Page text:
If love longs for response, does that nullify the purity of the love?
If love is truly self-forgetfulness … yet the lover yearns to be loved back … how can we say it forgets itself? It might be perfectly natural – but can we call it pure?
Are humans even capable of agape, the unconditional type of love? Not even the best intentions of our heart are unmixed with self-interest. God understands this: He builds self-interest into His appeals to us. Even the most altruistic person, giving their life for their child or partner, must surely count the cost – and have their about-to-be-cut-off future flash before their eyes. Even Jesus asked that if possible, the cup might pass from Him.
I wonder if maybe pure love then is not so much restricted to Level: God, but that even in the face of cutting off all possible futures, or in the face of unrequitedness, or crucifixion, love, having counted the cost, scoffs at it and persists. Jesus, in that agonised moment where He maybe couldn’t feel love enough for us (catching Z’s in the background while He sweated blood), loved and trusted and sumbitted to His Father, who had previously set the joy of human redemption before Him. When you can’t remember all of why you go on, you fix on one sure thing. For Jesus, it was His Father’s will, and wrapped up in that was the why of the will: Their love for humanity and the display of Their glory as Love demonstrated its true colours to all realms. Maybe the purest love is simply the doggedest. If three things remain – faith, hope and love (the greatest) – maybe they remain because they just don’t know when to quit. They say, “I will go to my deathbed believing in you. I will go to my deathbed hoping you’ll respond. I will go to my deathbed remaining there for you, whether you appreciate it or not.”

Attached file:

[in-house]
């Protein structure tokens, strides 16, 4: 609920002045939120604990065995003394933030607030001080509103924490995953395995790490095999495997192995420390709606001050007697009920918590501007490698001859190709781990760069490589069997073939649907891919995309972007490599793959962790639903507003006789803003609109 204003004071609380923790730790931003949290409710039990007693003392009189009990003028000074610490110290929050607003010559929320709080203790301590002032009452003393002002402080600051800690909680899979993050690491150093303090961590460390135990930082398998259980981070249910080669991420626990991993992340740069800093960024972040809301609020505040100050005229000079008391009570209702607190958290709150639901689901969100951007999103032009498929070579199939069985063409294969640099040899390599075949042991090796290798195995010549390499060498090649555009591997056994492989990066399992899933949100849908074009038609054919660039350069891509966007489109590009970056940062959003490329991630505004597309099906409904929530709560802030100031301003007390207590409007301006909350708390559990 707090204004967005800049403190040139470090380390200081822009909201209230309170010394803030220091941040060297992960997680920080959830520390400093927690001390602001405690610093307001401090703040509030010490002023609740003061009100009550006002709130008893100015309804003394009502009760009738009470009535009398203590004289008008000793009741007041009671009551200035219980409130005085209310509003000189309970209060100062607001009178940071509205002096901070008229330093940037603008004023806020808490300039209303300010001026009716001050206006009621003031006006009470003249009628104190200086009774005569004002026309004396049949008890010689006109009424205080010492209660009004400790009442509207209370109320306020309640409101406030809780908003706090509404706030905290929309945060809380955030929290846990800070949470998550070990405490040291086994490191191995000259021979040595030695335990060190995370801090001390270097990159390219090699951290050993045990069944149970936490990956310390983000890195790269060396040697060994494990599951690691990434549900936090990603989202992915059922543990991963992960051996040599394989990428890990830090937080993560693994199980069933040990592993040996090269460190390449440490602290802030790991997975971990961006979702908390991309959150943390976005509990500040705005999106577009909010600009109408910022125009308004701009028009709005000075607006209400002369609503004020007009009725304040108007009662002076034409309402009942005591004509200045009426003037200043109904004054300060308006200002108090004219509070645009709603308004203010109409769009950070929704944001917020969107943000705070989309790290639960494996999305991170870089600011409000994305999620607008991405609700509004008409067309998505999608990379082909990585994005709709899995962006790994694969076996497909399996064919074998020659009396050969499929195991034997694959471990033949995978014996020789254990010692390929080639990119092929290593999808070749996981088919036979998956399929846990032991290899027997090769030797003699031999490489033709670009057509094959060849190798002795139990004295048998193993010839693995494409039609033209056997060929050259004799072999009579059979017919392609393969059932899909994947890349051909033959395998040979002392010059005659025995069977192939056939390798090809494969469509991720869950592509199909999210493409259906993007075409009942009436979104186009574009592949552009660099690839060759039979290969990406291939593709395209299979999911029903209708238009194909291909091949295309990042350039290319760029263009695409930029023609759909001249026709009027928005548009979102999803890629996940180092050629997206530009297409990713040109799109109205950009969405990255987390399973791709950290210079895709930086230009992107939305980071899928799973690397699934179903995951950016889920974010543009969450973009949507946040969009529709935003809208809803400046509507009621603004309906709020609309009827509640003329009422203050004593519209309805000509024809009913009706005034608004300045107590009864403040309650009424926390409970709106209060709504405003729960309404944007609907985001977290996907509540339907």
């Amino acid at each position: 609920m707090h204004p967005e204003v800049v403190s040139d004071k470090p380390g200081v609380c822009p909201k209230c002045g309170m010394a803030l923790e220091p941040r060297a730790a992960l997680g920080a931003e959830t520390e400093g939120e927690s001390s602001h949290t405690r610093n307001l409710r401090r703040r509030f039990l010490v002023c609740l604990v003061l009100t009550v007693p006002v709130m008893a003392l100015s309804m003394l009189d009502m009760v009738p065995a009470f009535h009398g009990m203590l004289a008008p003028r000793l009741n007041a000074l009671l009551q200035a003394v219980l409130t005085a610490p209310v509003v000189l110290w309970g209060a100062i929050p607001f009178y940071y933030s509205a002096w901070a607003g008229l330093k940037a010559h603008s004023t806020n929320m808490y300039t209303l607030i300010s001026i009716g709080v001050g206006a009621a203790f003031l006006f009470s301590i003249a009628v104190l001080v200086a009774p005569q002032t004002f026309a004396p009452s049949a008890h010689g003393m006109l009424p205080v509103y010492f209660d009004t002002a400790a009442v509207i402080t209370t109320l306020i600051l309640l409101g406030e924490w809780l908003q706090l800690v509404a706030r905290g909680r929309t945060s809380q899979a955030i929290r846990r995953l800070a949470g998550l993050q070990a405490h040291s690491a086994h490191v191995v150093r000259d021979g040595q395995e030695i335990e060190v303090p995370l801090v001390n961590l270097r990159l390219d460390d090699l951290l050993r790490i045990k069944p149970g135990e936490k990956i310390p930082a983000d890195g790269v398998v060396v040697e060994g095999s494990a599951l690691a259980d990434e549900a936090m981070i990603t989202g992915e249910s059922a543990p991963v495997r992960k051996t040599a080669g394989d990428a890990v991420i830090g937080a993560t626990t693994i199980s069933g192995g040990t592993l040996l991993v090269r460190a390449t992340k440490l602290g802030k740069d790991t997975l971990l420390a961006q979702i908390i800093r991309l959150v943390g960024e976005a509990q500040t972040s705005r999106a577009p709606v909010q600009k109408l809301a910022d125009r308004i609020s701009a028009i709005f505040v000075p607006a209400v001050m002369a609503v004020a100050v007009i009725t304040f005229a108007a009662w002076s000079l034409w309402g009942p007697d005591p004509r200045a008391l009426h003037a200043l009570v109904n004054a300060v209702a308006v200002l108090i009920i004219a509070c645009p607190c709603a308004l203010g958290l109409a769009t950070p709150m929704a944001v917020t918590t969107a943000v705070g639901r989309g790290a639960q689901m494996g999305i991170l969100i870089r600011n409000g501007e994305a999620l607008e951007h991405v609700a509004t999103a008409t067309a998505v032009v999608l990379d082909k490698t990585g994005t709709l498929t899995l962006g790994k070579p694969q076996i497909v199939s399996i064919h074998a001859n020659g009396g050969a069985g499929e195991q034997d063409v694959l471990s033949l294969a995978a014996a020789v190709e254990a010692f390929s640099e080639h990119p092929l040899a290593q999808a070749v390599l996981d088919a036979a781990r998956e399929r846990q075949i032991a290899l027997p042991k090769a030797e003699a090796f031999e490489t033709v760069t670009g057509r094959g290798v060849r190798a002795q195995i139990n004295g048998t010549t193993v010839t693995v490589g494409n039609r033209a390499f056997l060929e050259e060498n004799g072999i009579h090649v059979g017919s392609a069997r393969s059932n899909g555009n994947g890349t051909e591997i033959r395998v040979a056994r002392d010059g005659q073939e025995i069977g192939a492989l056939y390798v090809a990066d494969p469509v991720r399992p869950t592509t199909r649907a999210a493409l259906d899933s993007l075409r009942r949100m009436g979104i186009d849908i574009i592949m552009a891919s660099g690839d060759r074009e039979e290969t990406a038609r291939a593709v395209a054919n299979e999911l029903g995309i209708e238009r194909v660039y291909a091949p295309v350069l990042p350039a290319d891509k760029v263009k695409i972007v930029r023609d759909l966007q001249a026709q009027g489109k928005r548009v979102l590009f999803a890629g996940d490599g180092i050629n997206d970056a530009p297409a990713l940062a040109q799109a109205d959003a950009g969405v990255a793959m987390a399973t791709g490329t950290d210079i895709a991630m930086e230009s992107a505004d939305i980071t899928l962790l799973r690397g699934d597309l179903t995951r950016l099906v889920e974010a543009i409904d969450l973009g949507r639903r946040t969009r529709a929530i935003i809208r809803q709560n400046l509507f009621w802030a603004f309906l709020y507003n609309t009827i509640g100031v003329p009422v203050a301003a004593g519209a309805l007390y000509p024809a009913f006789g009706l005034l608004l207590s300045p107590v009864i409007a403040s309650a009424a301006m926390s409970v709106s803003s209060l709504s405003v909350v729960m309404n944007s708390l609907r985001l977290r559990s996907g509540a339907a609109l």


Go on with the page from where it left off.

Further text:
I wonder if this is what the Prodigal Son’s father experienced. “One day, he’ll come back. One day, he’ll come to his senses. And when he does, I’ll be here, and I’ll meet him with joy.” Certainly this is how God treats us, in this interstice between the Resurrection and the Return. The massive, incredible gift of His heart sits unopened on many a mantelpiece. And He waits.
I hear a lot about how love is a verb: it’s not what you say or what you feel, but what you do. It’s less about attraction and more about commitment. There’s a great deal of truth in that, though I think the very best love encompasses all three. The point there is that love, like a bank balance, either finds expression or is redundant. But sometimes … in some circumstances … I think love waits, and that waiting is a kind of action as well. Waiting sounds passive. But sometimes action is denied us. Or, we’ve done everything in our power and the ship has sailed anyway. So we must wait. But in the waiting, when all our faith and hope and love are bent toward the subject, we’re praying for their wellbeing, we’re blessing them, we’re ensuring our setup is good to go, we’re offering for God to change us where necessary. And we’re seeing an opportunity to expand our own heart. How else can we grow in love, unless love is stretched past its comfort zone? If my long-range value is that I wish to become a more loving person, then in each moment, who am I choosing to become? Someone who sniffles at the sunset, or someone who sets her face to the sunrise?
Oh, but it’s not easy. I absolutely do not know where the line is between being the ultimate “there for you” loving person, and sticking up for my non-doormat self because Scripture expects me to love myself as well – and because I am not, after all, made of stone. I hurt. The simplest answers can be the hardest to live out. But today, in this moment, I’ll give it a red-hot go.